Ill Effects is a radical re-examination of the whole 'media effects' debate. It questions not only whether the media is capable of directly influencing people's views and actions, but also whether the idea of 'effects' is the most useful way of conceptualising the relationship between the media and audiences. Ill Effects looks at the reasons why the media are routinely blamed for horrific events such as the murders of James Bulger and Suzanne Capper and the Hungerford massacre, as well as for perceived trends such as the alleged 'death of the family' and the rise of 'yob culture'. The authors' concern goes beyond individual cases: they discuss the development and current state of play of research into media effects, the remarkable power of 'common-sense' notions of media effects and the way in which the effects issue has become embroiled in debates about freedom of expression and censorship. They suggest how audiences really respond to media texts, and argue that there is an urgent need for informed and interdisciplinary approaches to the study of the media. Martin Barker, University of the West of England, UK Julian Petley, Brunel University,UK Pat Holland, David Buckingham, The Anneberg School for Communication,UK David Mi

Media Ritual And Identity

Author: James Curran
Publisher: Routledge
ISBN: 1134721870
Size: 45.97 MB
Format: PDF
View: 1371
Download
Media, Ritual and Identity examines the role of the media in society; its complex influence on democratic processes and its participation in the construction and affirmation of different social identities. It draws extensively upon cultural anthropology and combines a commanding overview of contemporary media debates with a series of fascinating case studies ranging from political ritual on television to broadcasting in the third world.

Democracy And The Media

Author: Richard Gunther
Publisher: Cambridge University Press
ISBN: 9780521777438
Size: 17.16 MB
Format: PDF, Mobi
View: 5855
Download
A unique perspective on the relationship between politics and the media in various political regimes.

Mediated Politics

Author: W. Lance Bennett
Publisher: Cambridge University Press
ISBN: 9780521789769
Size: 71.97 MB
Format: PDF, ePub, Mobi
View: 1554
Download
Mediated Politics explores the changing media environments in contemporary democracy: the internet, the decline of network news and the daily newspaper; the growing tendency to treat election campaigns as competing product advertisements; the blurring lines between news, ads, and entertainment. By combining new developments in political communication with core questions about politics and policy, a distinguished roster of international scholars offers new perspectives and directions for further study. Several broad questions emerge from the book: with ever-increasing media outlets creating more specialized segments, what happens to broader issues? Are there implications for a sense of community? Should media give people only what they want, or also what they need to be good citizens? These and other tensions created by the changing nature of political communication are covered in sections on the changing public sphere; shifts in the nature of political communication; the new shape of public opinion; transformations of political campaigns; and alterations in citizens' needs and involvement.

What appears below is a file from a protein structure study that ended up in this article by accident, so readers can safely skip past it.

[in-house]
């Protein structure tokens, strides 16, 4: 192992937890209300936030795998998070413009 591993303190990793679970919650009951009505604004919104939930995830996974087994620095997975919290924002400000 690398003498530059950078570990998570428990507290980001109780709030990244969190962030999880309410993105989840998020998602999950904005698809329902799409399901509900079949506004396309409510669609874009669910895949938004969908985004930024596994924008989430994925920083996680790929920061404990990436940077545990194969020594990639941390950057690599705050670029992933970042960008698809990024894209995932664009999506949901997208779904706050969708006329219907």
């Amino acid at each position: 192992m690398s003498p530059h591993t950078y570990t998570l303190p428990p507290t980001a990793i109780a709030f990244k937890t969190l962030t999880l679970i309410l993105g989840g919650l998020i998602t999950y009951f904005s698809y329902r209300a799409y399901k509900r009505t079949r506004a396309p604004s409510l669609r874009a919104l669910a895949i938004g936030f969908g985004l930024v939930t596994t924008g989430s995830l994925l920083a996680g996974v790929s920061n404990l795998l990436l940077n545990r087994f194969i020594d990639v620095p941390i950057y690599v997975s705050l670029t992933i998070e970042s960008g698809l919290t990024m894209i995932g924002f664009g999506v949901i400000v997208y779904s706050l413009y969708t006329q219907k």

News On The Internet

Author: David Tewksbury
Publisher: Oxford University Press
ISBN: 0199939306
Size: 28.85 MB
Format: PDF, ePub, Docs
View: 5694
Download
Online news sites play an ever-pervasive role in the daily gathering and flow of political information. Media has always played an intermediary role in the way that citizens receive and process news, but, with the speed of information transmission, the segmentation of news sources, and the rise of citizen journalism, issues of authority, audience, and even the definition of "news" have shifted and become blurred. News on the Internet synthesizes research on developing and current patterns of online news provision with the literature on traditional, offline media to create a conceptual map for understanding the way that public affairs and news are presented and consumed on the internet. Tewksbury and Rittenberg look at the dual role of the internet as a source of authoritative news and as a vehicle for citizens in contemporary democracies to create and share political information. Throughout, they address the tension between the benefits of internet news provision, specifically increased citizen engagement, and the negative, perhaps counterintuitive, effects: the fragmentation of knowledge and polarization of opinion in contemporary democracies. News on the Internet focuses on these points of conflict and contradiction in the online news environment and offers conclusions and predictions for how these phenomena will develop in the future.